Managing Our Finances
Dedicating Our Finances
Spend Less Than You Earn
Giving As An Act of Worship
Saving and Investing
Before 1958, people were basically limited on how much they could spend by their paycheck. Then in 1958 Bank of America figured out how to create the all-purpose charge card, called the BankAmericard. Before then, each individual company had it's own card, but it was a pain to keep track of and therefore credit wasn't readily used. With this new card, people could instantly use it at 20,000 stores across California. Bank of America realized that like the telephone, the power of their card was the network: the more users the better. So they began to license their card and system to other companies in the US and eventually across the world. As this system got bigger and bigger BofA eventually gave up control of their system to a third party who's sole job was to manage the system. In 1976, that group brought all the independent licenses together and changed their name to one brand: VISA. Since then VISA has continued to be the largest credit card in the world. This, in part, lead to massive economic growth because people could buy something today based on future income earned.
On a personal level, when I started my shirt printing business I was mailed a credit card. It had great terms even though they knew nothing about me. Suddenly, my business had more credit than I did personally. It was crazy! Still, I used the card to buy the equipment and materials needed to get going. Within a few orders, I had made enough money to pay off my card and start saving for Legos. Had I not had the card, I'm not sure how I would have gotten going so fast. So I fully appreciate the power of credit and debt. However, I also know that there can be downfalls. Specifically, I'd like to talk about three potential pitfalls.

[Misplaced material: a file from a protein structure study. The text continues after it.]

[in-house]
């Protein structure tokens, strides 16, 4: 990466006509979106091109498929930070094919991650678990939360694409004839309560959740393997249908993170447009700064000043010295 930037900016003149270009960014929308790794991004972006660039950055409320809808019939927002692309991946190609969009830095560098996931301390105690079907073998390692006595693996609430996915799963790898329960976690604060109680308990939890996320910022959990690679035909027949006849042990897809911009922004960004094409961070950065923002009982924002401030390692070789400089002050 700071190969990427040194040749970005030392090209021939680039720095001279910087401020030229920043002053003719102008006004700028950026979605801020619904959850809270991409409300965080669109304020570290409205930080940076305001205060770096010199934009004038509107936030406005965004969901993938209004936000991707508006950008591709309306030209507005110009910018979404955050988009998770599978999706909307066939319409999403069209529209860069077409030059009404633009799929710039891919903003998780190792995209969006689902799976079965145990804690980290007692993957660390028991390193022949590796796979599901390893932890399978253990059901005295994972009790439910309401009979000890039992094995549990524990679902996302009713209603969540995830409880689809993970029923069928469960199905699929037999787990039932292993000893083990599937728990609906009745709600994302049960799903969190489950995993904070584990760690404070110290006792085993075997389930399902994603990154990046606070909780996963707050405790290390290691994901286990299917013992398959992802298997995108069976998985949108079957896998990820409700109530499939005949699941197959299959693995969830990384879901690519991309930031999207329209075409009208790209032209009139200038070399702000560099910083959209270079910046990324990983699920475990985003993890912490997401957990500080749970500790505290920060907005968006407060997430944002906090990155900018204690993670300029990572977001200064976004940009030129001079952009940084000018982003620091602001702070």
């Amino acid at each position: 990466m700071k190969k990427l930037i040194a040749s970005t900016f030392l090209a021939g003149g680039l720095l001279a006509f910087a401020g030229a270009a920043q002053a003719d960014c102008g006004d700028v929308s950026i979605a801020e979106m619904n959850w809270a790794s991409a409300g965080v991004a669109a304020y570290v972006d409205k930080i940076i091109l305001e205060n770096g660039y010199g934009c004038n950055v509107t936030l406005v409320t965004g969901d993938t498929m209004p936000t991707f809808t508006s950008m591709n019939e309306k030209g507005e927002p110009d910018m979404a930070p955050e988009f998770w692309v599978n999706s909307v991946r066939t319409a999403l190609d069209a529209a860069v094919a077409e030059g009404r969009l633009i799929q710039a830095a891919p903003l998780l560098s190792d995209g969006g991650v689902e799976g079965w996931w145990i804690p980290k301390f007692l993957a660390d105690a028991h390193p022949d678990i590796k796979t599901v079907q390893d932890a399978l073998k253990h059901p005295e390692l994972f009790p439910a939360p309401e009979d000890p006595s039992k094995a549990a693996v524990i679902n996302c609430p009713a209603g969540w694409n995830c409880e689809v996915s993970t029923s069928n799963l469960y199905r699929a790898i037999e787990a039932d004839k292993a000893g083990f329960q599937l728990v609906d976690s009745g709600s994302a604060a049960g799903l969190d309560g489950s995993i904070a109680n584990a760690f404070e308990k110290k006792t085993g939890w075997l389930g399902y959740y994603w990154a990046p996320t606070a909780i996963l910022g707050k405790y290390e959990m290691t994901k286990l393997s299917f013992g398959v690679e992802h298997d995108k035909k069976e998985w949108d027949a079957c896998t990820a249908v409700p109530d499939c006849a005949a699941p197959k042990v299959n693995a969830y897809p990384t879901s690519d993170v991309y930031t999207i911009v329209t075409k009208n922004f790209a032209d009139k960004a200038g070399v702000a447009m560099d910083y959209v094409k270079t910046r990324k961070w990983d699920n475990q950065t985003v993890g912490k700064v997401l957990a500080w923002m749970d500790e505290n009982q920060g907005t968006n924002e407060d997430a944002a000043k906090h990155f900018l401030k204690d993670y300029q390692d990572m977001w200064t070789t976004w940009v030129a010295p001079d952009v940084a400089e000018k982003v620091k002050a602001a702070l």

When you buy something on credit, you do it based on an expectation that you'll be able to make the payments later. However, there are a couple problems. First, sometimes we don't actually have as much as we think we should (due to a cut in pay or an increase in another expenses). When this happens, you fall short and a hole starts to get dug. This is the risk of credit. Unfortunately, our bet works out so often that we get lazy and make assumptions (yeah, I should have enough this month). It's when (and believe me, it's "when", not "if") we lose this bet that we get into trouble. By avoiding debt, you avoid this risk.
I remember when I first started working for Arby's my whole outlook on spending money changed. If something cost $20, it no longer represented a single green bill, but over 2 hours of my life! It really made me stop and think about each purchase because the idea of trading time for money was VERY real to me. However, over time I stopped making that comparison because I became deadened to the idea of trading time for money (just like watching violence on TV).
Making purchases with a card removed me one more step from that idea. Now instead of at least having to count out the bills, I swipe a card. It's painless and there's just a number on a screen for a few seconds. It many ways, it's fake money. It has no real meaning. I have to work REALLY hard to connect it to my time. As a result, it makes it easy to buy things. It's only $20? What's that? Nothing. Swipe.